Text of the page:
Orange Fizz


SU’s 3 Options for Replacing Fab’s Production: Which Will Boeheim Choose?

The goal doesn’t change for Syracuse now that Fab Melo is ineligible for the NCAA Tournament. The Orange is still searching for a storybook ending to its season. But the narrative has taken a dramatic twist in recent days, and SU must veer from the script in order to reach its ultimate goal.

Syracuse has to find the formula that allows for a Final Four run, despite the subtraction of arguably its most valuable player. What can Jim Boeheim do to adequately replace Fab?

Option One: Baye Moussa Keita
Probability of Success: 10%

Prior to the start of the season, Orange Nation thought Baye was more valuable player than Fab. That couldn‚Äôt be further from where things stand now. All of the goodwill Keita garnered during the ’10-’11 season with his hustle and scrappy play has long since evaporated. He has seemingly regressed from last season, or at the very least plateaued.

The numbers say as much. Keita averages more than a rebound less per game compared to last year, he blocks fewer shots, and his 2.2 points per game matches his freshman average.

Some players do pass the eye test despite poor numbers. Perhaps the Senegalese sophomore did last season, but there’s no denying he just plain looks bad this year. Out of place and uncomfortable on offense, Keita hasn’t even provided the bursts of energy he did as a freshman. His lack of strength has caught up with him defensively and as a rebounder.

College basketball is a “what have you done for me lately?” sport in March. And lately Keita has barely managed to even stay in Boeheim’s rotation. He hasn’t scored a single point, or grabbed more than one rebound in a game since over a month ago. He logged one minute of total playing time in the Big East Tourney, and did not get on the floor against UConn. That marked his first non-injury-related DNP of the season.

Baye’s absence in MSG shows that Boeheim had no idea more Melo-drama was on the way, and that The Per’fesser expected Baye on the bench for most of the NCAA Tourney.

Option Two: Rakeem Christmas
Probability of Success: 40%

Or, Boeheim could dole out the majority of center minutes to a freshman who arrived at school with virtually zero experience playing center. He played on the wing of his high school team’s 2-3 zone so that he could prepare to do the same for SU. Now, as crazy as it sounds, he’s the best center the Orange has left.

Granted, Rak’s recent numbers look a lot like Baye’s, but Christmas at least broke through for five rebounds and two blocks against St. John’s. Something may have clicked for him once he was moved to the bench.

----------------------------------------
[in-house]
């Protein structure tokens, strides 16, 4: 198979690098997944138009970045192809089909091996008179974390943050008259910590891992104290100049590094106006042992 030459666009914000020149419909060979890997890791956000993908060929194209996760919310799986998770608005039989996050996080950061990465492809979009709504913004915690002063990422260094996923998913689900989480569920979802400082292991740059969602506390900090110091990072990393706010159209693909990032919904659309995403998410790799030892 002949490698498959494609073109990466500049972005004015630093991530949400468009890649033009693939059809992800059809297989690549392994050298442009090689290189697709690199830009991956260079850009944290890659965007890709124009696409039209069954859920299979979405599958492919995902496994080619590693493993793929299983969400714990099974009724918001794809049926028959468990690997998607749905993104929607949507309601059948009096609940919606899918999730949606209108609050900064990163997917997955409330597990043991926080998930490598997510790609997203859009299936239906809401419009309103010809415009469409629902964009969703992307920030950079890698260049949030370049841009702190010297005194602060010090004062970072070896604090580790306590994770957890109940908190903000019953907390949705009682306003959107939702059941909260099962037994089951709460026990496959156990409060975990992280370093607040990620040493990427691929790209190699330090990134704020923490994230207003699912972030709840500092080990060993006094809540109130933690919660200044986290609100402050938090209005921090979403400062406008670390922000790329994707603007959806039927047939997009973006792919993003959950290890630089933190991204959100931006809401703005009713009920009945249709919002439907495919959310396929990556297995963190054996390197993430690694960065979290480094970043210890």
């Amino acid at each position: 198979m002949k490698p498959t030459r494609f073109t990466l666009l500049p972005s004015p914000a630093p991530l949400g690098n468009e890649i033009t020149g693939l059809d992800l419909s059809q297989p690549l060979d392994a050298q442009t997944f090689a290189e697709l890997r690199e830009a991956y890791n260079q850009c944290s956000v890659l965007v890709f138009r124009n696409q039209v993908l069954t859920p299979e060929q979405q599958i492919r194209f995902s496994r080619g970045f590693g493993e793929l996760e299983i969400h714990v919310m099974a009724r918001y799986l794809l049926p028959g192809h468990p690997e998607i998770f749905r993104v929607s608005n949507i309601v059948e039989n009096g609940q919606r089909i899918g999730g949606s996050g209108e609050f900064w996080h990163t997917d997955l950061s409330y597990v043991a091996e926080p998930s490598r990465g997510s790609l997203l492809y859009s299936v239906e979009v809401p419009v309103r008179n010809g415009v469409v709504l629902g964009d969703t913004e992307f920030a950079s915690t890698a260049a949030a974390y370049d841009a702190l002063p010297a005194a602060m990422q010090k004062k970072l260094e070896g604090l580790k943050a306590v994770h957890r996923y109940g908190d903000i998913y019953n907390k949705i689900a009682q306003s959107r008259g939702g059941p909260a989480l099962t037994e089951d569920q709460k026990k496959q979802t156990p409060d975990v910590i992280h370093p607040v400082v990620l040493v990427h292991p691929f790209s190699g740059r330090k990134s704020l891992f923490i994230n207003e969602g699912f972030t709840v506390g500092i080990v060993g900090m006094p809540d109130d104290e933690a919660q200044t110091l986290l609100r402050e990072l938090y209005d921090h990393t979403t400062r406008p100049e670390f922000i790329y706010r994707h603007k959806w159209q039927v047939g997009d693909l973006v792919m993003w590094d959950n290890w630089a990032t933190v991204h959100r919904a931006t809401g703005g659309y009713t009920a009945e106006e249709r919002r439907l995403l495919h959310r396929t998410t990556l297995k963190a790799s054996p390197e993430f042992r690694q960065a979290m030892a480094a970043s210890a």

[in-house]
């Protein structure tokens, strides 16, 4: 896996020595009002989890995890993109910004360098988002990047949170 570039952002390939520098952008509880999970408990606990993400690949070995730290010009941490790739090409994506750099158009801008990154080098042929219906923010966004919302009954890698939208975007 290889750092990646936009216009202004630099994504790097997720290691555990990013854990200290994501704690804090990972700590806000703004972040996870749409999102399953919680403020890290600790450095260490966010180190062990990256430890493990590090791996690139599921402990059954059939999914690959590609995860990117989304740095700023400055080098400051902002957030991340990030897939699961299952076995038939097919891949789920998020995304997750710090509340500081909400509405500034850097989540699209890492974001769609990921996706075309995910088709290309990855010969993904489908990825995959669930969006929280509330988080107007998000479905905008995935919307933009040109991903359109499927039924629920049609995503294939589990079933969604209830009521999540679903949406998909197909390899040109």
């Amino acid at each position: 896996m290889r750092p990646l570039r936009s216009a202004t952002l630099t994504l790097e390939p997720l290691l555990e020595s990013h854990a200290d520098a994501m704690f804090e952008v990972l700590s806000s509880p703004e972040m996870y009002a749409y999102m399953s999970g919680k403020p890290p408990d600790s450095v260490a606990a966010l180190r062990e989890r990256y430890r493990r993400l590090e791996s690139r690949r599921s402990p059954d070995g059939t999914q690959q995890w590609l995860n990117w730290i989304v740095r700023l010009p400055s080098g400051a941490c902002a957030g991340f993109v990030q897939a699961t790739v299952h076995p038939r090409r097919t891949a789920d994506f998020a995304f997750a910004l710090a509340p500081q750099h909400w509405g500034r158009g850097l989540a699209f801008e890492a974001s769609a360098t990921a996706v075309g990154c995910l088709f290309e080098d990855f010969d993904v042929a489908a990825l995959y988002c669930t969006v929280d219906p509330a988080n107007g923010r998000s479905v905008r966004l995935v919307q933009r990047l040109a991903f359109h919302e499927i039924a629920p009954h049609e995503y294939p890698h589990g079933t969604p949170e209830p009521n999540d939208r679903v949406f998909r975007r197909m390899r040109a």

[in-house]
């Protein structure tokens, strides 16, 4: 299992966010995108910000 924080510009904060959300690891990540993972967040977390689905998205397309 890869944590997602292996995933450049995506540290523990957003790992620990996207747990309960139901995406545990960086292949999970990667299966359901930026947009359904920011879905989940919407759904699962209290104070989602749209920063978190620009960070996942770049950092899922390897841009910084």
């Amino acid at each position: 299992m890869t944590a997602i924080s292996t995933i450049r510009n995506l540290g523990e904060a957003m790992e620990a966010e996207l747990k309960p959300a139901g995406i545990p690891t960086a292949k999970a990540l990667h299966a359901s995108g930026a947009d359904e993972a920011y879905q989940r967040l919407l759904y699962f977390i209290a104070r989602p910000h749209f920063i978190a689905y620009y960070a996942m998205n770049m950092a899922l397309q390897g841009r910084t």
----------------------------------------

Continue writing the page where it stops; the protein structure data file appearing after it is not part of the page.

He has exhibited a pulse at various points this season, more than you can say about Keita. Christmas also had his moments the last time Melo went out of the lineup, grabbing 14 boards and blocking 5 shots over the three-game span.

Syracuse isn‚Äôt about to enter the DaShonte Riley Doldrums 2.0. Christmas is a McDonald‚Äôs All-American. He can’t be depended on quite yet, but Rak may have enough raw athleticism and talent to fake it.

There is a decent chance – better than most anticipate – that Christmas can provide some legitimate tourney contributions.

Option Three: No Center-Lineup
Probability of Success: Unknown

We may never get to see if this solution would work. Boeheim isn’t the architect of very many large scale in-season adjustments. In fact, it was surprising he finally moved Fair into the starting lineup for Christmas in NYC last week.

But hey, if it turns out neither Keita nor Christmas can do the job, why not play without a center and press opponents’ brains out?

Syracuse’s incredible depth has been well-chronicled. But it has always seemed like that depth was more concentrated at the guard and wing positions anyway. It could be time to acknowledge that fact, and simply abandon the center position altogether.

When the Orange was blowing everyone out to start the season, it had a lot to do with inferior opponents, but it also spoke to SU’s depth. Boeheim spread out his players’ minutes more evenly, pressed frequently, and his team showed tremendous energy.

With Melo gone for good, it’s time for the Orange to return to its run and gun, full-court pressing, fast breaking ways.

Posted: Andrew Kanell

The Fizz is owned, edited and operated by Damon Amendolara. D.A. is an ’01 Syracuse graduate from the Newhouse School with a degree in Broadcast Journalism.


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